Thanks to a bestselling book and a hit Netflix series, Marie Kondo and her ethos of cleaning, organizing and “sparking joy” has become an international phenomenon. However, the power of decluttering isn’t limited to homes. Businesses can also embrace the KonMari method to emphasize the assets that make their brand shine.
Organizations today are positively swimming in data. In 2019, it’s estimated mobile data traffic will reach 190 exabytes (19 billion gigabytes) a month, and climb to 405 by 2022. In 2018, cloud computing traffic in North America hit 3.8 zettabytes a year. To reach their full potential, brands need to clean up their data act.
Walmart, for example, is building the world’s biggest private cloud to crunch more than 2.5 petabytes of information an hour, including in-store sales and online transactions. If an item at the store is underperforming, analysts can judge if the error is due to a pricing mistake, customer sentiments, seasonal buying patterns, or another issue entirely. Walmart is looking for correlations between a problem or a positive improvement and the actual data to create a better customer experience.
Finding those correlations is not possible if data is unstructured, unorganized or in a state of chaos. Every marketer aspires to develop actionable insights from data—the hard part is understanding how to generate and store enough of the right data so intelligent insights are produced, and then adjusting marketing decisions accordingly.
Consider these four tips for applying the KonMari principles of Marie Kondo to your data strategy.
Use clean data
Organizations should aim to generate and store as much data as possible, as it pertains to every aspect of the business that can affect a campaign. It’s important to proactively build the data, rather than trying to add data after a campaign launch, but it’s also important to remember the adage of “garbage in and garbage out.” Marketers have to identify what is essential and what can be tossed out.
You May Also Enjoy:
Insights are only as good as the underlying data. If the data entered into the analytics engine is not well organized or non-essential, then even the best data scientist won’t be able to extract value. Marketers need to make sure data has been thoroughly scrubbed before it goes into the data warehouse. It’s like putting a rumpled, dirty, or torn shirt into a drawer—why put anything in there that isn’t clean and purposeful? Organization of the data on the front end will pay dividends later.
Introduce pixel tracking analytics
The philosophy of Marie Kondo includes making the most of the resources at your disposal and ensuring everything has its place. When it comes to digital assets, marketers should leverage their company’s website as a data generating vehicle, as well as a marketing tool and channel for sales. IT and marketing teams can work together to introduce pixel tracking, which places capabilities on the websites used by a company, including mobile and microsites. Social media information can also be tracked and analyzed using pixel tracking to understand how Facebook ads are performing.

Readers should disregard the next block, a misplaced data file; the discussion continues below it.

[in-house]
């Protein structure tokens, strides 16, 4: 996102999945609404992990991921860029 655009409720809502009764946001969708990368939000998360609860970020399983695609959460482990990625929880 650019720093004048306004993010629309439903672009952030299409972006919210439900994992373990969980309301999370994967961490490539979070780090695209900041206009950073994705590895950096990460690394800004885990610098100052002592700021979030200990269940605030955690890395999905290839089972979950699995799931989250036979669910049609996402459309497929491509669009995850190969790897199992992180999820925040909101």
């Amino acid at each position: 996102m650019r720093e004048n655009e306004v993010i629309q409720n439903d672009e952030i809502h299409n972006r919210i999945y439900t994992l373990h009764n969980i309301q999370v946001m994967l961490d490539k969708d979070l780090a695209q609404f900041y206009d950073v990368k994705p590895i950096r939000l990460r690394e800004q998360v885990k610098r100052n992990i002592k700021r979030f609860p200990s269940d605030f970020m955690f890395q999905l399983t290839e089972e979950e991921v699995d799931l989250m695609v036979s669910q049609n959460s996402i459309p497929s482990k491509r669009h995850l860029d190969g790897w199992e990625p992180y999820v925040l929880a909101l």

Pixel tracking provides user device data, so marketers can better understand where sales are coming from and monitor trends over time. Collecting enough data makes it possible to create behavioral categories for consumers to find correlations between certain behaviors and buying decisions across segments. Brands can then present content to customers in targeted ways that enhance their experience.
Model, model, model
Part of what led to the success of Marie Kondo was her ability create a universal system that anyone can use to declutter. At the same time, as her Netflix series demonstrated, the best results are achieved by taking the system and customizing it to a particular person, family or set of needs. The more information she has about a client, the better equipped she is to understand what strategies or organizational systems are most likely to succeed. Adapting is key. The same is true for marketers as they develop campaigns and figure out how to have the greatest impact. This is where statistical and mixed-media modeling can come into play.
For TV campaigns, there are many data points marketers can use to construct statistical modeling of campaign performance, including stations, airing size, demographic information, timeframes, second-screen activity and Nielsen weighting points. Of course, accurate models require clean and granular data from all the channels. Most of the modeling work will take place after a campaign using regression analysis, cluster analysis and logistic regression, among other techniques. These models allow marketers to adjust the campaign to match actual results.
With mixed-media modeling, analyzing sales and response data helps marketers to properly weigh each channel to weed out the underperformers. In short, it enables them to declutter and thus direct more budget to the channels that are outperforming. The process of identifying the best channels will become more refined over time, as data improves a marketer’s ability to connect information and future results. In today’s highly fragmented digital media environment, modeling helps marketers select the right channels that deliver real measurable results.
Target specific demographics
Along the same lines, marketers can make the most of their digital assets by focusing their attention on specific demographics. Big Data can help provide marketers with precise direction on where consumers live, the devices they use, their search habits, and other behavioral metrics. Armed with this information, marketers can yield more ROI from their digital media and TV placements. Big data makes the marketers and campaigns more intelligent and allows for granular messaging, which could differ significantly from one channel to the next.
Jessica Hawthorne-Castro is CEO of Hawthorne.